The state of college education is broken.
As a student, this is obvious. As a grad student, it was even more obvious. As an instructor, I’ve passed the point at which I can just ignore it, or act like it doesn’t impact me on a daily basis. So here we go.
This past February, I was invited to present at a symposium my alma mater. I love speaking, and I love sharing ideas, so this was a great opportunity. I arrived at the main campus to find two notable things: main construction absolutely everywhere and a string of parents and high schoolers stringing about the campus. The construction was focused on the new “townhouses” the school is building — which, if I’m honest, look beautiful, which of course, by “beautiful” I mean “expensive.” There will be living quarters for students there, as well as a bunch of shops. Sounds neat. The parents and would-be-students seemed impressed, at least.
I walked into the basement of the old business building, where the symposium was being held. A pipe had burst, water was everywhere, and they were considering re-locating to a different building. A grad assistant and a professor had to clean up the mess.
As far as I could tell, the event never made the front page of our college’s website. Scholarship, it seems, isn’t quite as sexy as updates on the construction, NCAA highlights, and obvious SEO-snatching blog posts.
There are so many fragments of stories I could use as metaphors, but none serve my purpose better than this one. It was like so many different microcosms were colliding at once. It was sort of poetic.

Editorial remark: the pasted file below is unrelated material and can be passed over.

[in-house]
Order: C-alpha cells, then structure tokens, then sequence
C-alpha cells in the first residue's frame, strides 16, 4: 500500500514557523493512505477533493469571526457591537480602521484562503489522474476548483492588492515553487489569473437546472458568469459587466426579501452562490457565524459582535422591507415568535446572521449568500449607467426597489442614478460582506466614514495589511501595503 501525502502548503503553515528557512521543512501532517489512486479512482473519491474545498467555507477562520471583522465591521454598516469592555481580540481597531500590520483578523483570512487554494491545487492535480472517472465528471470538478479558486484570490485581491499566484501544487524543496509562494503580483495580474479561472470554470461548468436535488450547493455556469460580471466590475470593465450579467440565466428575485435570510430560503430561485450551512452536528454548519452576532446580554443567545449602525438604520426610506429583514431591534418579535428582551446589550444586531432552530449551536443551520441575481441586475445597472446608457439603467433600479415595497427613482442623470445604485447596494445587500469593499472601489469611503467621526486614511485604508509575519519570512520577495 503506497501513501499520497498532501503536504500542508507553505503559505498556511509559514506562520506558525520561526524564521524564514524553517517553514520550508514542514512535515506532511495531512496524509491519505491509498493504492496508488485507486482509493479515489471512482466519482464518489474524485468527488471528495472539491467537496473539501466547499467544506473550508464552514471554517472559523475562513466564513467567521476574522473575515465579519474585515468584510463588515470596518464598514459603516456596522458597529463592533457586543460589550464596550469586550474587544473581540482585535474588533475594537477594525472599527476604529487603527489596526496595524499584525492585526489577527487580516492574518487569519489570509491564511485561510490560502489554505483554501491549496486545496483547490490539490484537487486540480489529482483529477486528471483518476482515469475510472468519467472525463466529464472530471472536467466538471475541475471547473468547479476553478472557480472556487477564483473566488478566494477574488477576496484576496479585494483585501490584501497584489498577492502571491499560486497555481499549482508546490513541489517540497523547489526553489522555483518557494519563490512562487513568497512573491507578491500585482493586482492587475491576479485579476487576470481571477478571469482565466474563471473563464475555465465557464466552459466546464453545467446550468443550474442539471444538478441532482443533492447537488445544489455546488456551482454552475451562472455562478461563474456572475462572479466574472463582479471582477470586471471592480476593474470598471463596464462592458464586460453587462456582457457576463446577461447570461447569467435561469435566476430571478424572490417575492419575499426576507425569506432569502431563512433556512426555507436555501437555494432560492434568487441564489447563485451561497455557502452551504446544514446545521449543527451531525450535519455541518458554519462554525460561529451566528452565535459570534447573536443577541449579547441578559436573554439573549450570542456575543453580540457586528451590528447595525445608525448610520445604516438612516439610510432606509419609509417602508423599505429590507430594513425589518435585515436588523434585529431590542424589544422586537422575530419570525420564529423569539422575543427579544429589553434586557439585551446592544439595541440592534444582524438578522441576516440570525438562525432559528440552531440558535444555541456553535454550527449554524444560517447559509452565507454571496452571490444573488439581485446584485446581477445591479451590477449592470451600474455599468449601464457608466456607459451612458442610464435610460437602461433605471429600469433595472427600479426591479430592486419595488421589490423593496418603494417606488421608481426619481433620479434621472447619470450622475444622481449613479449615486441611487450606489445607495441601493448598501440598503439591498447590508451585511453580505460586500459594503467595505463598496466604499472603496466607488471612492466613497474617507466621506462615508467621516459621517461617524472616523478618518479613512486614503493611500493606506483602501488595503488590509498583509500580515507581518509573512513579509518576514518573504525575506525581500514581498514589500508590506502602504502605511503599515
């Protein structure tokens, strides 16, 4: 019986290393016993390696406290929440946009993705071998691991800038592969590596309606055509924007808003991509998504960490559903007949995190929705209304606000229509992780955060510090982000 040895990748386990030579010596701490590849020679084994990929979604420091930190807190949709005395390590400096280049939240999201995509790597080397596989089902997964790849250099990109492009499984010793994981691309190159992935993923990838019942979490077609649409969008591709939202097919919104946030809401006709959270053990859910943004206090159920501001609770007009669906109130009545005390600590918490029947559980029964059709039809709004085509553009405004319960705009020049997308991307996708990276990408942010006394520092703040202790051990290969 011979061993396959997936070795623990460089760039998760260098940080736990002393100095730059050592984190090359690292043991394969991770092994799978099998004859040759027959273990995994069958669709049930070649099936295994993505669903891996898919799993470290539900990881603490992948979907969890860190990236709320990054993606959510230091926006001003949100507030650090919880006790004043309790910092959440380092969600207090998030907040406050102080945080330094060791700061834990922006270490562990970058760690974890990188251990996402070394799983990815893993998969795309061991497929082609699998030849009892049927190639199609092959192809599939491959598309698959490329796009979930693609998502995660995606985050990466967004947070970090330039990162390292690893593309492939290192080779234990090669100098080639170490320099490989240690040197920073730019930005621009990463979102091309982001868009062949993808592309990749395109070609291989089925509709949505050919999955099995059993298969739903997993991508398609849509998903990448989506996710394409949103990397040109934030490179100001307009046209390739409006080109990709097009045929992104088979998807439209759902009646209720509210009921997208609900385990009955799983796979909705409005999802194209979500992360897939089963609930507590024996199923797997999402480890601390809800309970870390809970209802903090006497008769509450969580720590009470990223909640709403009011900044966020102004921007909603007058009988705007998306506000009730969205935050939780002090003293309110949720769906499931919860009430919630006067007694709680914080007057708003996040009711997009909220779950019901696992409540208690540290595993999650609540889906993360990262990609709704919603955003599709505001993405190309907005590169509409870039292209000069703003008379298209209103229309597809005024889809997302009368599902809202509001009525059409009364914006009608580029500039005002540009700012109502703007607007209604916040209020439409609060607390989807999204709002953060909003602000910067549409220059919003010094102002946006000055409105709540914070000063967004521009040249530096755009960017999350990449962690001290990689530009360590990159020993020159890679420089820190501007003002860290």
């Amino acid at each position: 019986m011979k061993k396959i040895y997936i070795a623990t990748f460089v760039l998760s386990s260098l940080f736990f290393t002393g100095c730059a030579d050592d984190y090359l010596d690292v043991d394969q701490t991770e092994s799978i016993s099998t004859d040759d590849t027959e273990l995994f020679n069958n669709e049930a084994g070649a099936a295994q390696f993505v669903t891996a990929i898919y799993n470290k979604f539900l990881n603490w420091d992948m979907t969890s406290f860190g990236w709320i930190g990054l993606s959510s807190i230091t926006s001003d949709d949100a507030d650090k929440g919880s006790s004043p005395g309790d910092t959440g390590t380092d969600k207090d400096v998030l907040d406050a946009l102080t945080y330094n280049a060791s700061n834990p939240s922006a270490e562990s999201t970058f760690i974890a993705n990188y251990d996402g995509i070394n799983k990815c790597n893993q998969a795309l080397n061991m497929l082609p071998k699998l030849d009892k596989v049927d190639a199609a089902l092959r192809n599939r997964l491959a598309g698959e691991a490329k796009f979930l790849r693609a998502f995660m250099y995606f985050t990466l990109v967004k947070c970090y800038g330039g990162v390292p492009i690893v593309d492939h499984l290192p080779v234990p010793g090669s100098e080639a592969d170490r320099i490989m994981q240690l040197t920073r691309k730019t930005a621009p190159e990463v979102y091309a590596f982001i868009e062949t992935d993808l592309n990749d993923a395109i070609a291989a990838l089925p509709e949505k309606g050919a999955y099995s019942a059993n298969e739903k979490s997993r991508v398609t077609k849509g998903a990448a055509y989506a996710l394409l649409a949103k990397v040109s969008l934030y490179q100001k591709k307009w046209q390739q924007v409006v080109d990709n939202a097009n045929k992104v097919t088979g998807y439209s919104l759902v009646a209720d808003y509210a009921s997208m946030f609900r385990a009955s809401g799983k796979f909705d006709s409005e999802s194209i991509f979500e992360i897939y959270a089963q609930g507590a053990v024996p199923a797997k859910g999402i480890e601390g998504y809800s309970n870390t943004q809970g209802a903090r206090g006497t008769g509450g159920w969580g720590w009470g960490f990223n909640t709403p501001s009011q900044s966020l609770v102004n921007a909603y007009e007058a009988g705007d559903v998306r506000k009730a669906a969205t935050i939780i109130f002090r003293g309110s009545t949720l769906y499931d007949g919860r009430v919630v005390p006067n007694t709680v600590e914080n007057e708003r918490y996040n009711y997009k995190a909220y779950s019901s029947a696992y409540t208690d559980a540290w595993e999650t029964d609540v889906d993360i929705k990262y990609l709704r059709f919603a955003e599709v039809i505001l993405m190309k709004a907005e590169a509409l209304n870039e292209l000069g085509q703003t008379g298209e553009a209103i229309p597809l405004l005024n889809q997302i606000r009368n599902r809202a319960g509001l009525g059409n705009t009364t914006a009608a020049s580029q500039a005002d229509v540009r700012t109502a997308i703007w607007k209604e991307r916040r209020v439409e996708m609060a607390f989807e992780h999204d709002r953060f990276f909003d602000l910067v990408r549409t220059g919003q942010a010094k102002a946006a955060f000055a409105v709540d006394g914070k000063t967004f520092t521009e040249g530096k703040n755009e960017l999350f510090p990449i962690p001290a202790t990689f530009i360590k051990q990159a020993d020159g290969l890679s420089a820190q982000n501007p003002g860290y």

But that’s where we are headed.
College has become business. Everything is a “selling point.” I was told during my grad time there that they happened to be very proud of the fact that no classes were taught by grad students. Just adjuncts. That was a selling point. The location was, too. Those new buildings? Of course.
My wife’s school is in the same bag. New buildings everywhere — to the point I overheard her talking to a friend about how none of the buildings from her time at the school are even around anymore (she graduated in 2010). Colleges are merging and closing, shuffling and renaming, and desperately bidding for students’ dollars. None of this is new, mind you. Well, okay, except for the looming student debt bubble. How much is college, again?
Somehow, despite this boom of colleges becoming bigger and better luxo-resorts, the staff have withered.
Okay, okay. Not everyone — the administrators are doing fine.
I mean the professors.
Oh. Not the ones in the ivory tower, all the way up there.
Adjuncts. Yeah, those guys.